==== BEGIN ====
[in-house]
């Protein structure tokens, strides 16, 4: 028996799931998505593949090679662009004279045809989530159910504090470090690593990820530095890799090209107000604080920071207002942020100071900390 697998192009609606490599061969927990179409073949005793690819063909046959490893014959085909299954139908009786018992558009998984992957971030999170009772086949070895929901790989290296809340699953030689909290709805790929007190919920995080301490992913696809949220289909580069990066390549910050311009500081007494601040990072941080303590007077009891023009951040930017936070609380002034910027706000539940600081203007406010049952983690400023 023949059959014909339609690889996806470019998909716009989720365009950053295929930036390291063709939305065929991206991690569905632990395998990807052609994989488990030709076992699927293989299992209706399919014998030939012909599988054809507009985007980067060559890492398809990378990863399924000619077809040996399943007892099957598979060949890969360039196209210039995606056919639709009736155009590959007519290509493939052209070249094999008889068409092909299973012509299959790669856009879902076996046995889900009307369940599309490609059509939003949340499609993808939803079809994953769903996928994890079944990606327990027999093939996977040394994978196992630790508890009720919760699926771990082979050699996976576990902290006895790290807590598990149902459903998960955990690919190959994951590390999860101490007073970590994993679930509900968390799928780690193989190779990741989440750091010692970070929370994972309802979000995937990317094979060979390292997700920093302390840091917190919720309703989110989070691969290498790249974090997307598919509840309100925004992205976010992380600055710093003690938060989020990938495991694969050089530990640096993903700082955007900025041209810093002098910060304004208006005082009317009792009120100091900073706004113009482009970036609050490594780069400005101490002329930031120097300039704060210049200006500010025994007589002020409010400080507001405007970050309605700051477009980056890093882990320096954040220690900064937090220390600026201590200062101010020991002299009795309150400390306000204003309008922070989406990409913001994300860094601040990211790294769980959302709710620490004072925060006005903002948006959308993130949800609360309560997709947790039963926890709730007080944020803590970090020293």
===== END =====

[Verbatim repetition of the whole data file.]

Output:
[in-house]
């Protein structure tokens, strides 16, 4: 028996799931998505593949090679662009004279045809989530159910504090470090690593990820530095890799090209107000604080920071207002942020100071900390 697998192009609606490599061969927990179409073949005793690819063909046959490893014959085909299954139908009786018992558009998984992957971030999170009772086949070895929901790989290296809340699953030689909290709805790929007190919920995080301490992913696809949220289909580069990066390549910050311009500081007494601040990072941080303590007077009891023009951040930017936070609380002034910027706000539940600081203007406010049952983690400023 023949059959014909339609690889996806470019998909716009989720365009950053295929930036390291063709939305065929991206991690569905632990395998990807052609994989488990030709076992699927293989299992209706399919014998030939012909599988054809507009985007980067060559890492398809990378990863399924000619077809040996399943007892099957598979060949890969360039196209210039995606056919639709009736155009590959007519290509493939052209070249094999008889068409092909299973012509299959790669856009879902076996046995889900009307369940599309490609059509939003949340499609993808939803079809994953769903996928994890079944990606327990027999093939996977040394994978196992630790508890009720919760699926771990082979050699996976576990902290006895790290807590598990149902459903998960955990690919190959994951590390999860101490007073970590994993679930509900968390799928780690193989190779990741989440750091010692970070929370994972309802979000995937990317094979060979390292997700920093302390840091917190919720309703989110989070691969290498790249974090997307598919509840309100925004992205976010992380600055710093003690938060989020990938495991694969050089530990640096993903700082955007900025041209810093002098910060304004208006005082009317009792009120100091900073706004113009482009970036609050490594780069400005101490002329930031120097300039704060210049200006500010025994007589002020409010400080507001405007970050309605700051477009980056890093882990320096954040220690900064937090220390600026201590200062101010020991002299009795309150400390306000204003309008922070989406990409913001994300860094601040990211790294769980959302709710620490004072925060006005903002948006959308993130949800609360309560997709947790039963926890709730007080944020803590970090020293």